“In general, we have demonstrated that we can accurately predict properties of complex materials by combining micro-tomographic images with numerical calculations. We’ve recently applied this methodology to a range of petroleum reservoir rocks with excellent results and used the detailed pore-scale information available from the images for an analysis of pore-pore diffusion coupling, and tracer dispersion and local flux. This is significant, as it allowed us to find morphological parameters on the basis of X-ray-CT images, which correlate well with macroscopic physical properties.
“Existing methodologies for estimating the macro properties of disordered materials are limited to overly simplistic representations of microstructure,” observes Dr Arns. “For example, hydrocarbon recovery from reservoir rocks and contaminant dispersion in soils are currently estimated on the basis of laboratory-scale measurements and applied to the field scale. However, large anomalies are observed between what’s predicted and what’s actually measured. This limits our capacity to make accurate predictions of macroscopic properties from morphological information.
“A detailed understanding of correlations of physical properties and morphological descriptors under static structure will also help us, if we consider a dynamical change of the structure itself. “We expect that numerical modelling of reactive flow on the pore scale should lead to improved estimates of permeability changes caused by a range of subsurface processes. This will significantly lower the risk of enormously costly mistakes in the development of oil fields.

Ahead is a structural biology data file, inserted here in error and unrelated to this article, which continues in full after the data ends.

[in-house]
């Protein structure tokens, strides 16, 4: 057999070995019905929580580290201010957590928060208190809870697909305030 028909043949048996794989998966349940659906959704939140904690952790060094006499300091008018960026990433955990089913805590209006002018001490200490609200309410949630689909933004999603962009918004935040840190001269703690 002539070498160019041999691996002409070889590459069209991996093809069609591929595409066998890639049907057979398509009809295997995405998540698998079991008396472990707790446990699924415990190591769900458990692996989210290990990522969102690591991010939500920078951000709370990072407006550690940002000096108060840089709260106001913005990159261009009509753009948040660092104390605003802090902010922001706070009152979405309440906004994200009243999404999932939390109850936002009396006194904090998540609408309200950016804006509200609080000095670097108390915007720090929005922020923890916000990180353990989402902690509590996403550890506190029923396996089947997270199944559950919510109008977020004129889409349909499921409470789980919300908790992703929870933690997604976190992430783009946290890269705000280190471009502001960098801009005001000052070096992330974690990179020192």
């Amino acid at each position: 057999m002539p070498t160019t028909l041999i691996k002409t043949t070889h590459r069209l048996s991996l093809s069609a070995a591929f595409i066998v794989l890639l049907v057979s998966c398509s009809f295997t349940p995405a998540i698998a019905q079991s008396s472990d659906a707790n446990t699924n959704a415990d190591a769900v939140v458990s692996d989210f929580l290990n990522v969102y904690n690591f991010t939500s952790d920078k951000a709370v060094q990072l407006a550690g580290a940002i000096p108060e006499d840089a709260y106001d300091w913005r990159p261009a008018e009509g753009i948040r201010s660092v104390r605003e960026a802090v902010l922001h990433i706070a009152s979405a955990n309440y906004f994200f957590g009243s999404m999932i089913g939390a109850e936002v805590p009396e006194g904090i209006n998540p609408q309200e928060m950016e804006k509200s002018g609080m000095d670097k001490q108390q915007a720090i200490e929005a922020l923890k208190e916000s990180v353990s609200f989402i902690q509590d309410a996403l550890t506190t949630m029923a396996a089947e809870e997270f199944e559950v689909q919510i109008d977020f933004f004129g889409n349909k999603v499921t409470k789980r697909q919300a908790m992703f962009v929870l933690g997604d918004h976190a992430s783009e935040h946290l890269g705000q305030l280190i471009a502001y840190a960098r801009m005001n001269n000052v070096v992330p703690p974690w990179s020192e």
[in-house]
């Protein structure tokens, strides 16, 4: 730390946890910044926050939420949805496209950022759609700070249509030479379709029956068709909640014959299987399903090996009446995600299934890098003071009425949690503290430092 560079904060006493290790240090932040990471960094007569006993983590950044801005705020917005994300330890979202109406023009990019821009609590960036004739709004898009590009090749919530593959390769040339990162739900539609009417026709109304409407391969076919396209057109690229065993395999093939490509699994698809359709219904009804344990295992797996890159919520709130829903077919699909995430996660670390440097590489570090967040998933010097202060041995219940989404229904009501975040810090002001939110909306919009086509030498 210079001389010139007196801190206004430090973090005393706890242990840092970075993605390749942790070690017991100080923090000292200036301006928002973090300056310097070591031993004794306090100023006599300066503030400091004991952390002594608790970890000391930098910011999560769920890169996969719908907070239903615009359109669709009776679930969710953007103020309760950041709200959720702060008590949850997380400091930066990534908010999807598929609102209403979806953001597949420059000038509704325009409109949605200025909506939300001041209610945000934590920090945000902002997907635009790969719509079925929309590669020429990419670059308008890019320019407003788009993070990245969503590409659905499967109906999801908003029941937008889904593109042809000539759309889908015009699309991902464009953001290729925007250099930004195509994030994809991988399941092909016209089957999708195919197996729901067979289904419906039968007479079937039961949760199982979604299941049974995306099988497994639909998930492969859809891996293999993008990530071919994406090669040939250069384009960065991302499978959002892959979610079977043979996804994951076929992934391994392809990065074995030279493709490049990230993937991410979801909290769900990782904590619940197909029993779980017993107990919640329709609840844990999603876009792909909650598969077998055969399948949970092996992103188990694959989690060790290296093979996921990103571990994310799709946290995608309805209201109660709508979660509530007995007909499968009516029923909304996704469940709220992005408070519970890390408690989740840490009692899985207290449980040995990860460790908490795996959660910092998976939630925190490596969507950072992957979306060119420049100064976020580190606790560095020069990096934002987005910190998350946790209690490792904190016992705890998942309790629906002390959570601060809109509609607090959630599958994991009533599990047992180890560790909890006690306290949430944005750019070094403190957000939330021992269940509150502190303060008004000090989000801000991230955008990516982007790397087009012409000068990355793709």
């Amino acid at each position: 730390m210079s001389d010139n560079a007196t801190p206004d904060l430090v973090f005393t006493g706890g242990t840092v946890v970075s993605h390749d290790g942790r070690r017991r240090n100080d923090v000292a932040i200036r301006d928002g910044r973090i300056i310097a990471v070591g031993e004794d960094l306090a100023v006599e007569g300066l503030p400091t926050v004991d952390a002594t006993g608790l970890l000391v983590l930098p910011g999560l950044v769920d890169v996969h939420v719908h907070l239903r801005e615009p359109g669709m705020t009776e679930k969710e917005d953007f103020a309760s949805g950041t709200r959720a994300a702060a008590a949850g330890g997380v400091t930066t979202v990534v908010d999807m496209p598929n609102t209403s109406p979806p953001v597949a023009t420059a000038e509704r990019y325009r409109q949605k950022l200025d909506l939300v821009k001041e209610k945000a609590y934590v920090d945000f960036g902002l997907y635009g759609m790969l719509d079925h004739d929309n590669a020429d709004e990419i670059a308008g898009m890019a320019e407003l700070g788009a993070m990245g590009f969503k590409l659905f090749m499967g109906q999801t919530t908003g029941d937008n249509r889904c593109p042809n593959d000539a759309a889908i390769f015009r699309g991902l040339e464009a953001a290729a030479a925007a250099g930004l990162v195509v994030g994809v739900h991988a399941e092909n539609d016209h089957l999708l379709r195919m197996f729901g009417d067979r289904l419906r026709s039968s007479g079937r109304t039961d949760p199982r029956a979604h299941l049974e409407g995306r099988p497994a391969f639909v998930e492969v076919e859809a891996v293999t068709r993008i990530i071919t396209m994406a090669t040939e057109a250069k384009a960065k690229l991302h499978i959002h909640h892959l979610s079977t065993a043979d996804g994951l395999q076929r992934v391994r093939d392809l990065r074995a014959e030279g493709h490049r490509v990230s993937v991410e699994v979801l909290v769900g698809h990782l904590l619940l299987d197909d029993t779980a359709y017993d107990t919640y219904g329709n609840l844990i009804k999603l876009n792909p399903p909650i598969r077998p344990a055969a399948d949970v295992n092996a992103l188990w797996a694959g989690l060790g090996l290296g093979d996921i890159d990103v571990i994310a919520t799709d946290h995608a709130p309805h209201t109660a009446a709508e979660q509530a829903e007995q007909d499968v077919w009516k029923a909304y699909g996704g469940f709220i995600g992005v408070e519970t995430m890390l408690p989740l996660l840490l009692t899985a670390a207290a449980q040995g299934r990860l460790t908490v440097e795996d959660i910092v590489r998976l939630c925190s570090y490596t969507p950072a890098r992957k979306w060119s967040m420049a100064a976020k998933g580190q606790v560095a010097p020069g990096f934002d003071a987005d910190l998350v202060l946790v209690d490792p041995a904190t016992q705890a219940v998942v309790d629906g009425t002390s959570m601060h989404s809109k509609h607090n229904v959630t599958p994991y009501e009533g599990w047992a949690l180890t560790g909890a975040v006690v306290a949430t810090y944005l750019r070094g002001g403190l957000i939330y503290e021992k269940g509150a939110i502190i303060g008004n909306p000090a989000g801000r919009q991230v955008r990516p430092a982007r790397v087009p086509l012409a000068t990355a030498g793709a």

“Of similar significance is the potential impact of pore-scale understanding of contaminant migration and reactive flow for groundwater remediation strategies. We’ll be able to generate more accurate numerical modelling where field data cannot be obtained, for example in modelling the risk of storing hazardous materials. Therefore our research has both a significant economic and environmental dimension to it.”
The research being undertaken by Dr Arns is strongly interdisciplinary in its nature, and depends on inputs and interactions with a broad range of scientists.
“NMR spectroscopy is one very important technique for understanding pore volumes and narrow constrictions in porous materials including length scales not accessible by Xray-CT imaging,” explains Dr Arns. “Professor Paul Callaghan at the Victoria University of Wellington, New Zealand, is a world leader in this discipline, and he has been a long term collaborator, providing quality NMR data for this work.
“The other main technology that is contributing to this research is the micro X-ray CT facility. Running a facility such as this requires a range of skills, and I rely on my colleagues to supply me with segmented images and their topological partitions of morphologically interesting samples. Adrian Sheppard, Arther Sakellariou, Tim Senden, Robert Sok and Mark Knackstedt are all involved in this.
"Applied Maths is a great place for this type of research," says Dr Arns. "It's a supportive and friendly place, open to new ideas and always ready to interact with others when it means adding value to the science."